It would seem simplistic to pronounce that South Africa continues to be an attractive investment destination.
But it is an important statement given that political rhetoric in terms of the economy is often cited as an absolute in terms of its influence over potential investment decisions and overall impact on the markets and currencies.
The truth of the matter is - and statistics from independent bodies backs this up - that it is not all doom and gloom in terms of South Africa’s economic health.
Writing for Forbes recently (May 9) Allan Eberhart, a professor of finance and founding director of the Master of Science in Finance Programme at Georgetown University’s McDonough School of Business, wrote: “my recent travels remind me of the benefits of investing in South Africa for both index and active investors. While the following three reasons for investing in the country pertain to index investors, they may also inspire active investors to consider South Africa.”
He highlights the socio-economic and political challenges, but encouraged investors to: diversify their portfolios by looking at an offshore opportunity like South Africa; that investing in countries that look risky in isolation can actually lower the riskiness of an investor’s portfolio; and that “South Africa ranks high worldwide for investor protection and the extent of disclosure”.
“For example, if an international market is overvalued, then the diversification benefit of investing in that market can be offset by the unjustifiable price premium investors must pay. This possibility is minimised with investments in South Africa given the efficiency promoting characteristics of the country’s financial markets.”
Eberhart points out that “when the US stock market was down 22% in 2002 following the Dotcom Bubble and the 9/11 terrorist attacks, the South African stock market was up 49% (both indices come from Datastream and are based on US dollars)”.
South Africa picked up second place in the Africa Competitiveness Report and the country’s global ranking for 2016-2017 improved with nine places - from 56 in the 2014-15 report to 47 out of 138 countries worldwide, Brand South Africa reported.
The sectors in which South Africa excelled included financial market development, business sophistication, innovation and technological readiness.
South Africa was reported to have also made a comeback in the 2017 AT Kearney Foreign Direct Investment (FDI) Confidence Index, and was ranked as the fourth most attractive investment destination in Africa according to the Africa Investment Index 2016 by Quantum Global’s independent research arm, Quantum Global Research Lab published last month.
Recently, African Business Magazine reported “investment in the automotive industry, both from established international manufacturers and the new Chinese brands, is at record levels, while the country’s shipyards are producing a wide range of vessels. Perhaps most notably, Transnet has fulfilled a long-held ambition of producing the first locomotive to be entirely designed and manufactured in Africa”.
The property sector has grown year-on-year.
SA Commercial Prop News reported that “investment volumes in South Africa’s real estate saw a 55.2% increase in 2016, despite economic challenges, weak currency and political uncertainty”.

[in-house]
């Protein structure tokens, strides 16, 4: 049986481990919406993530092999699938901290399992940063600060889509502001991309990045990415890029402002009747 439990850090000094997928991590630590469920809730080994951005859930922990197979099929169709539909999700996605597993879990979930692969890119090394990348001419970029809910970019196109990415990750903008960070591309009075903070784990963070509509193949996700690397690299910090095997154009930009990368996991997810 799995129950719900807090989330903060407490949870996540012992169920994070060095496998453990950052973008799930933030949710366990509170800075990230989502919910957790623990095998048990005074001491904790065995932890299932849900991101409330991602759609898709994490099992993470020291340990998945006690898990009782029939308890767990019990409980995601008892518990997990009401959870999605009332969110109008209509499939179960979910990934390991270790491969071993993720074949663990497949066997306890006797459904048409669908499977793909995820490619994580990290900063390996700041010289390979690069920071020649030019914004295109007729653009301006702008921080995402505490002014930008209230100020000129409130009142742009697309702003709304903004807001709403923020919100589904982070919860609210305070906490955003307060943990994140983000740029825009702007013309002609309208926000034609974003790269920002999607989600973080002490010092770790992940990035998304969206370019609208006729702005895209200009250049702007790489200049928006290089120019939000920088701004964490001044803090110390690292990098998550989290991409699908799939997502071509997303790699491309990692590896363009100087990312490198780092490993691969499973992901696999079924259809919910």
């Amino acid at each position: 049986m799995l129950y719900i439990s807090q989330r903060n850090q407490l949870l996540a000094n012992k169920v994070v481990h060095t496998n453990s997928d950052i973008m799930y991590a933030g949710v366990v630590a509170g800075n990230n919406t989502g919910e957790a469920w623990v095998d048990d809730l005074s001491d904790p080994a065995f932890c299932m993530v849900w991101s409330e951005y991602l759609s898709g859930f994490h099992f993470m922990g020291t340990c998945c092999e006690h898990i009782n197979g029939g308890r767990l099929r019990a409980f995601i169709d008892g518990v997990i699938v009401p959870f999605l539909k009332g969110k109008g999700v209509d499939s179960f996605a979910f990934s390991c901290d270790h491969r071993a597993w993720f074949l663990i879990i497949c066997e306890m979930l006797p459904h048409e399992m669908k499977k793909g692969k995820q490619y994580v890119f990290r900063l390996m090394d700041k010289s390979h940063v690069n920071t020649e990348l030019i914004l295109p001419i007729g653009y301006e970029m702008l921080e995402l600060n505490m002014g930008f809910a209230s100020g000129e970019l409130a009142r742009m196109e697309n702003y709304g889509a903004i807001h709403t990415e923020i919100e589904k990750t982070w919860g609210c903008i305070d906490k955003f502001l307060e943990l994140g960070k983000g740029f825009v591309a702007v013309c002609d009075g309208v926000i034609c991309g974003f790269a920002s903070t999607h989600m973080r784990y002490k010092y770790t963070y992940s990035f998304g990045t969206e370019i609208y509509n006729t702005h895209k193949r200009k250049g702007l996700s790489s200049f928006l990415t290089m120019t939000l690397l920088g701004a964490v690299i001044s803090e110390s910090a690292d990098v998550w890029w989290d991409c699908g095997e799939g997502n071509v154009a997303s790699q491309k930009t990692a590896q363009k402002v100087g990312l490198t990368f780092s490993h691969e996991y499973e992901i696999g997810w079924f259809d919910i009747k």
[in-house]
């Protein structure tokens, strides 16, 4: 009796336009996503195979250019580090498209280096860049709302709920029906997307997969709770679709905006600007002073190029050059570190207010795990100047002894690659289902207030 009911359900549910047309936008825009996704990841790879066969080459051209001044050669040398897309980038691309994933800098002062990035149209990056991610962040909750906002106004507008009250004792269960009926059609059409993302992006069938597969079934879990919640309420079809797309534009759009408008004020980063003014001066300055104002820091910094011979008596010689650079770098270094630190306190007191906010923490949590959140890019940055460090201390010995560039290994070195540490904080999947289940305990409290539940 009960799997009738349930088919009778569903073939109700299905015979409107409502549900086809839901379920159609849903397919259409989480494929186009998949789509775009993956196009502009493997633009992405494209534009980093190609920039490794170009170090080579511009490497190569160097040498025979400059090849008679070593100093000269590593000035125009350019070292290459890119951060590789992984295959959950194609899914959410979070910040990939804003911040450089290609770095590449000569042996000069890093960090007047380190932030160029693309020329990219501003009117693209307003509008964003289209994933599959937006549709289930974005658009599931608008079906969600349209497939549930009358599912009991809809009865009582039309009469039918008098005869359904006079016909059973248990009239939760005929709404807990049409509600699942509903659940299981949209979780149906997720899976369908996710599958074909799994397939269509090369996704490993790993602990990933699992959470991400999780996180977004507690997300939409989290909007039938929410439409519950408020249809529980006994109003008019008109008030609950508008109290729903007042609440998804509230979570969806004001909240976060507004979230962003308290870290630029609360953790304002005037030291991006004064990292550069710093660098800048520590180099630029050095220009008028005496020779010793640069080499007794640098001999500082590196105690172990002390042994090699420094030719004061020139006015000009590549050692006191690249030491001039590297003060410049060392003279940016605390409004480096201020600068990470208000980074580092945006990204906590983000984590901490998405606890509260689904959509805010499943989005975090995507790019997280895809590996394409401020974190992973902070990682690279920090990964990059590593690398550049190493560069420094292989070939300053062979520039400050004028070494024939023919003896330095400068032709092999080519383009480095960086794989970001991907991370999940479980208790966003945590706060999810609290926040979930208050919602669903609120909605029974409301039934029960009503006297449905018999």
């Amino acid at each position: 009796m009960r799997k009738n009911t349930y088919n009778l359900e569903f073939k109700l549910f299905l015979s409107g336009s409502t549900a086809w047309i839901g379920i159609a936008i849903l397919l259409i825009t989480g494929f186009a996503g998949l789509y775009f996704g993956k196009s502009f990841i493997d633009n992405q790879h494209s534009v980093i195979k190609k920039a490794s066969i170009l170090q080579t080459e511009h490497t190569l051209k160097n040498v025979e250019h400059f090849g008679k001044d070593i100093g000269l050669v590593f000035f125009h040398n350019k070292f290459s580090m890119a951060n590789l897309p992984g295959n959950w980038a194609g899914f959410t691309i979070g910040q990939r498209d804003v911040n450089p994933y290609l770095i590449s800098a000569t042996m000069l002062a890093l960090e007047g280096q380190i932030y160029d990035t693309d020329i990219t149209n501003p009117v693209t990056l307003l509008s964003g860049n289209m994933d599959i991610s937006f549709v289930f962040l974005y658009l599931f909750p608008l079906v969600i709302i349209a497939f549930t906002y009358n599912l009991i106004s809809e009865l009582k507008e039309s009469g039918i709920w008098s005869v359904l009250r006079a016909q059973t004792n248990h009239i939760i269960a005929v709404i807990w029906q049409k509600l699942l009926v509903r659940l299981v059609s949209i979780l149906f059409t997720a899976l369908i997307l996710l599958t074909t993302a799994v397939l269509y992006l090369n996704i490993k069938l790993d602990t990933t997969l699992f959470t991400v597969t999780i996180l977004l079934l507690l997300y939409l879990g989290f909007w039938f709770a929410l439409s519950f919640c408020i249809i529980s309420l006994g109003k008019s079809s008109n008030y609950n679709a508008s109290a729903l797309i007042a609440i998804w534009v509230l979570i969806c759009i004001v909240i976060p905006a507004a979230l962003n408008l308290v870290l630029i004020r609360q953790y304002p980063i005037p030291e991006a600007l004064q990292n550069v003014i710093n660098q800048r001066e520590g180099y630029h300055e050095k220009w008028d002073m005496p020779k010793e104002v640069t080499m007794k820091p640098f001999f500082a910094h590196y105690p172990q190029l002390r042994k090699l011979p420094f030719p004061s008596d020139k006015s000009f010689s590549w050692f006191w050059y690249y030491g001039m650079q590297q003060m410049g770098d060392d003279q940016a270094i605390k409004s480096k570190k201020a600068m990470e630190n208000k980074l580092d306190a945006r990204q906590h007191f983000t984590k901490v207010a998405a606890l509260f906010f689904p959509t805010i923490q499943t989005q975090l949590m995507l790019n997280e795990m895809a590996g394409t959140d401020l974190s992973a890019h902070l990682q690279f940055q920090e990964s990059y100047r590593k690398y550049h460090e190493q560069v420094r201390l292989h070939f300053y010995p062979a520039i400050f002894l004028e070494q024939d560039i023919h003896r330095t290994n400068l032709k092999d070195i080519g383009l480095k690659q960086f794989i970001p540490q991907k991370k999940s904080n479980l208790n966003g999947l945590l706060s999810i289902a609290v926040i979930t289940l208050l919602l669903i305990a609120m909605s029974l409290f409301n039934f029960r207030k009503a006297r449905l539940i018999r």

Real estate consulting firm, JLL SSA’s 2016 Investment Review of the South African property market with analysis showed a R28.8bn increase in investment, from R18.5bn in 2015, and a similar 52.8% increase in gross lettable area.
Recently, Boston Consulting Group MD Adam Ikdal, commenting on investment in South Africa was reported as saying: “Right now people are uncertain. When we talk to clients - international clients wanting to invest in South Africa - the first question they ask us is what does radical economic transformation mean and how likely are aggressive policies to come from government going forward?
“There are a lot of people who would like to invest in South Africa but are now sitting on the fence until they can get a better understanding of what radical economic transformation actually means.
“Investors are quite clinical in the way they look at things. They see the rhetoric, but now they are going to look at what is going to be implemented in the next budget cycle.”
It is a cheap shot to tack all our economic and investment challenges at the door of a socio-political ambition to address alarming rates of poverty and unemployment. Investment always comes with risk and a certain degree of uncertainty.
For Ikdal to suggest that uncertainty arose out of the government’s pronouncement on a radical economic transformation agenda, is churlish at best and disingenuous at worst.
As cited previously in this piece, investment continues to flow into South Africa and there are those like the US professor quoted who continue to promote South Africa as a potentially lucrative investment destination.
In a piece in Bloomberg in April, George Herman, Citadel’s director and chief investment officer, points out: “In turbulent times such as these, it is essential to remain calm and objective, and not to become embroiled in such emotional judgements. Ask yourself: were South African bonds “junk” 10 days ago? No. Has our probability of default increased meaningfully since then? The answer, again, is no.”
Reactionary outbursts and irresponsible statements about how much risk South Africa is as an investment is not what the country needs.
Sober heads need to prevail if we are to move forward and develop into an economy which does look after the interests of all who call South Africa home.